The identity issues associated with being an urban Indigenous dweller are unpacked and explored with a relatable tone that is both appealing and educating. For me, the best part of this book is that it is easily read, there are some brilliant discussion points and as
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Theresa
Jun 25, 2012 rated it really liked it
An accessible book about REALLY important issues. Especially given current discussions about free speech and 18c, this should be required reading. It certainly will be, at least parts of it, for my own students. Heiss discusses complex issues like identity, place, structure/agency, and racism in a way that makes it feel as if you're sitting at a cafe chatting to her. I don't agree 100% with her, but her overall message is bang on.
Beth_Adele
Apr 01, 2012 rated it it was amazing
I really need time to digest this one. Needless to say, this book shall hence forth be known as the book that changed/inspired and moved me in a place so deep I have yet to find the words to describe it and I hope to someday soon write the review that does it justice.
Michelle
Jun 29, 2012 rated it really liked it
Courageous, funny, openly honest. This memoir engaged me from the first word - I read it in three days!
Lisa Walker
Sep 15, 2013 rated it it was amazing
I loved Anita's story about growing up as a 'concrete koori'. She rises above mean-spirited people with grace, humour and a lot of style. A feisty role model for all women.
Samantha Kukuljan
Feb 01, 2016 rated it liked it
This review has been hidden because it contains spoilers. To view it, click here.
Sandy O'sullivan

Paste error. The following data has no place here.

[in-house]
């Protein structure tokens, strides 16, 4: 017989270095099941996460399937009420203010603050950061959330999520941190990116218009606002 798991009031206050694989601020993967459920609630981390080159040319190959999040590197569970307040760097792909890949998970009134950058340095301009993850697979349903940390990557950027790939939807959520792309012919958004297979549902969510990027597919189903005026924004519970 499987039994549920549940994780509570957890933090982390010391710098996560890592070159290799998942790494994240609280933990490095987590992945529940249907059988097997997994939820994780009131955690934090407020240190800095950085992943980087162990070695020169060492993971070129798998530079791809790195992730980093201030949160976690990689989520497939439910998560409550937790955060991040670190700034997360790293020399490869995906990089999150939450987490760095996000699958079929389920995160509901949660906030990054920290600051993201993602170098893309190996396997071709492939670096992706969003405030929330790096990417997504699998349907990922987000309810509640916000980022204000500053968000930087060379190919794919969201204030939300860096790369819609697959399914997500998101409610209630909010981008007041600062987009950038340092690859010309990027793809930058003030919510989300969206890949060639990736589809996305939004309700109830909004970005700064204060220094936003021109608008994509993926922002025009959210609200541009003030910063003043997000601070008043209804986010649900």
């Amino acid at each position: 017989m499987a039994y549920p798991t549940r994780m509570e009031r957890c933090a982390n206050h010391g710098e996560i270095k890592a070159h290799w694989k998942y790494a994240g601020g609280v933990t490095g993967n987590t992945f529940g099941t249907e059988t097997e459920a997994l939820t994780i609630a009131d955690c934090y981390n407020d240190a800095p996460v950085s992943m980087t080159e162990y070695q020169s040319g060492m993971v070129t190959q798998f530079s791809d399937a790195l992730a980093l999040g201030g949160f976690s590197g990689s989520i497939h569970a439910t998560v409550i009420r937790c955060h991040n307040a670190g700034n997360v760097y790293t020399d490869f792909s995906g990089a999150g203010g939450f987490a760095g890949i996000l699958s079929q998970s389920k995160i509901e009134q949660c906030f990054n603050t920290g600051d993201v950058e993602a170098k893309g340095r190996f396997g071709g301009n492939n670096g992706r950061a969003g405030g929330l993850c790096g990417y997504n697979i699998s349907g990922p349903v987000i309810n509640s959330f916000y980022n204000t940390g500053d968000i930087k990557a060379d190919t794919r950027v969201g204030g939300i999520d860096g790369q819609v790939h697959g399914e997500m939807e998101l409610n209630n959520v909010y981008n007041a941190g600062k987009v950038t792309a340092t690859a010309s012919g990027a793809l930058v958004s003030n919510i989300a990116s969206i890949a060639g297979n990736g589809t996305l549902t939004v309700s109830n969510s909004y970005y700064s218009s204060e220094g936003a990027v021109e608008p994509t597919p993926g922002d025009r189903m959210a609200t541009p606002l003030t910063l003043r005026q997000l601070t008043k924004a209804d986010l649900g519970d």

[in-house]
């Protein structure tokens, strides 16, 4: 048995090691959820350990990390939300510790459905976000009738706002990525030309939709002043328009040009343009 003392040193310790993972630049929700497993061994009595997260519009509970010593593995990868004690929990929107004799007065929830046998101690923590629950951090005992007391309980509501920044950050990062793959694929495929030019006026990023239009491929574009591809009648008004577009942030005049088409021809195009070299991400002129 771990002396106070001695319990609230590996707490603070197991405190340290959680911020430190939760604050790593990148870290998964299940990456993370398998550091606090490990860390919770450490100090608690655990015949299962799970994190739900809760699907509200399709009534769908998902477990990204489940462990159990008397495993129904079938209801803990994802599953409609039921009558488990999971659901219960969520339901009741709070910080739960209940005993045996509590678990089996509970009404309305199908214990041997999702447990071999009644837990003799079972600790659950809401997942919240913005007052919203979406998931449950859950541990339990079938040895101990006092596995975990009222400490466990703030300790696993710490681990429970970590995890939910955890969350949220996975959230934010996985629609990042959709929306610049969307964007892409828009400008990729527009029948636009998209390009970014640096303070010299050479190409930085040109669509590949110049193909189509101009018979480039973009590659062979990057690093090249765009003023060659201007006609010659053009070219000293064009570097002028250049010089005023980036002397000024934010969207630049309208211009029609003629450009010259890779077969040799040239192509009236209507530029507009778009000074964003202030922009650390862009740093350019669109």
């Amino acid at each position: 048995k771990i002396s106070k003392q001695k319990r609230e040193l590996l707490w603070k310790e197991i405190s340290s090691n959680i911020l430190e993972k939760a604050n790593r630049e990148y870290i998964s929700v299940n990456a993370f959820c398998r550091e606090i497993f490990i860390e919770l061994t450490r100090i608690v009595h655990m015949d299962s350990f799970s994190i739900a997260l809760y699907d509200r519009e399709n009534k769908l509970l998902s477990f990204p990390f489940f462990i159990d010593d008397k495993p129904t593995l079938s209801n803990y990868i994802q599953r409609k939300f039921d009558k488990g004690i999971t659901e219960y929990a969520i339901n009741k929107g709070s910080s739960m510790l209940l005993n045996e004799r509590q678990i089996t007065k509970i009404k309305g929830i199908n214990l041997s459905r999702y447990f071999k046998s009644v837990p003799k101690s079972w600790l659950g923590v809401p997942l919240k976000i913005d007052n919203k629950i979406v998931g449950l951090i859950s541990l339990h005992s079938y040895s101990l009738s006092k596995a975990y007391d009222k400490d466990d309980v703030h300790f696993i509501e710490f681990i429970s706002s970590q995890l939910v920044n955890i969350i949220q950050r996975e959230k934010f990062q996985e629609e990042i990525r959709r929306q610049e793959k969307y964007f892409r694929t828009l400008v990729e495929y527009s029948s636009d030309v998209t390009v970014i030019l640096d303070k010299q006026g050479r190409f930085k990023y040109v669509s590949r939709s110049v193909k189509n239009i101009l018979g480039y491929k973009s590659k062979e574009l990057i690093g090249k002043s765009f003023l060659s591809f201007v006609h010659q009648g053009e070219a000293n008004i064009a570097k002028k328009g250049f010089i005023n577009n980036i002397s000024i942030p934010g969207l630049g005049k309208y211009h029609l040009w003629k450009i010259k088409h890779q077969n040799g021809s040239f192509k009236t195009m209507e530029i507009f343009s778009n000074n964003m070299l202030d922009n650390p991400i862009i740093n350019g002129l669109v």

Apr 20, 2015 rated it it was amazing
Perfectly articulated and incredibly touching life story that informs and edifies!

The backdrop of the memoir is the very public racial discrimination trial she participated in. Held in Melbourne a few years ago, the trial focused on a journalist who challenged a number of public figures on their Indigenous identities and motives. I won't give away the outcome of the trial which brought findings celebrated across the country (and probably some commiserations). It's treated very sensitively here,
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Ross Hamilton
Oct 29, 2013 rated it it was amazing
Sometimes you read something that makes you think. Or laugh. Or feel absurdly pleased with things. Or maybe ashamed. Am I Black Enough For You? covered all those bases with me.

I find it a joy to read something that is so easy to read. I don’t mean simple or dumbed down. I mean well written in a conversational style as if you were sitting down having a yarn with the author over a cuppa. And that is precisely what I found Am I Black Enough For You? A great part of the charm was the wit, wry humour
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Newtown Review of Books
Jan 02, 2013 rated it really liked it
Shelves: reviewed
Anita Heiss claims the right to be herself.